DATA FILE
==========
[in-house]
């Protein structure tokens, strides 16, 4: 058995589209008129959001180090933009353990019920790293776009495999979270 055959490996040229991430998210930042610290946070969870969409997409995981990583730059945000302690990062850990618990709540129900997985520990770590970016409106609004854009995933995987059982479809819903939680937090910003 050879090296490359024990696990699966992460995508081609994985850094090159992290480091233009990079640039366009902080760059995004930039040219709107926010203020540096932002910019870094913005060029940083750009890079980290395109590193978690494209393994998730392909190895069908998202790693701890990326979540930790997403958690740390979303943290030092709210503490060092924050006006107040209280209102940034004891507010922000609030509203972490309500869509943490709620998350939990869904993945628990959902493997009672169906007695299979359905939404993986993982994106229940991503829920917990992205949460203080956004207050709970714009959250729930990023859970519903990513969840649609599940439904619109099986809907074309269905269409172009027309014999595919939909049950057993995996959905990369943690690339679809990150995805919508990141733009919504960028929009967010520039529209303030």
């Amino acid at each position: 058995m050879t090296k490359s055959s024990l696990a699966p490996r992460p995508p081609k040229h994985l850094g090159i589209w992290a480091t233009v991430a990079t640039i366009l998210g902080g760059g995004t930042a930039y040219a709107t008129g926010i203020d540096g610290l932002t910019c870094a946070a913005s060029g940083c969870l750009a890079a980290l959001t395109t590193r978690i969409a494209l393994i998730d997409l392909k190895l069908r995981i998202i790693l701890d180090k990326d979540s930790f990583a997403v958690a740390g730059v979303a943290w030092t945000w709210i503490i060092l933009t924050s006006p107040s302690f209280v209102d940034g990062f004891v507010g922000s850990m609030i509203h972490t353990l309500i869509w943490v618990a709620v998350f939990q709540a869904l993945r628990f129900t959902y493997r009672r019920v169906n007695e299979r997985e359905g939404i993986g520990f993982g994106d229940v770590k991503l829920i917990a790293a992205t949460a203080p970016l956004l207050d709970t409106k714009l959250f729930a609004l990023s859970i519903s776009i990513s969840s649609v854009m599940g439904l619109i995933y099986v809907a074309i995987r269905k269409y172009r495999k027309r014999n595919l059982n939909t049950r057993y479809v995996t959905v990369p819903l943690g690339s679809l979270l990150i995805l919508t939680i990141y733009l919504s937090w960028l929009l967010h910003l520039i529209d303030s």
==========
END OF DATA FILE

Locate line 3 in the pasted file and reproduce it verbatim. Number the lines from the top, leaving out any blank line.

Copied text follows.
């Amino acid at each position: 058995m050879t090296k490359s055959s024990l696990a699966p490996r992460p995508p081609k040229h994985l850094g090159i589209w992290a480091t233009v991430a990079t640039i366009l998210g902080g760059g995004t930042a930039y040219a709107t008129g926010i203020d540096g610290l932002t910019c870094a946070a913005s060029g940083c969870l750009a890079a980290l959001t395109t590193r978690i969409a494209l393994i998730d997409l392909k190895l069908r995981i998202i790693l701890d180090k990326d979540s930790f990583a997403v958690a740390g730059v979303a943290w030092t945000w709210i503490i060092l933009t924050s006006p107040s302690f209280v209102d940034g990062f004891v507010g922000s850990m609030i509203h972490t353990l309500i869509w943490v618990a709620v998350f939990q709540a869904l993945r628990f129900t959902y493997r009672r019920v169906n007695e299979r997985e359905g939404i993986g520990f993982g994106d229940v770590k991503l829920i917990a790293a992205t949460a203080p970016l956004l207050d709970t409106k714009l959250f729930a609004l990023s859970i519903s776009i990513s969840s649609v854009m599940g439904l619109i995933y099986v809907a074309i995987r269905k269409y172009r495999k027309r014999n595919l059982n939909t049950r057993y479809v995996t959905v990369p819903l943690g690339s679809l979270l990150i995805l919508t939680i990141y733009l919504s937090w960028l929009l967010h910003l520039i529209d303030s």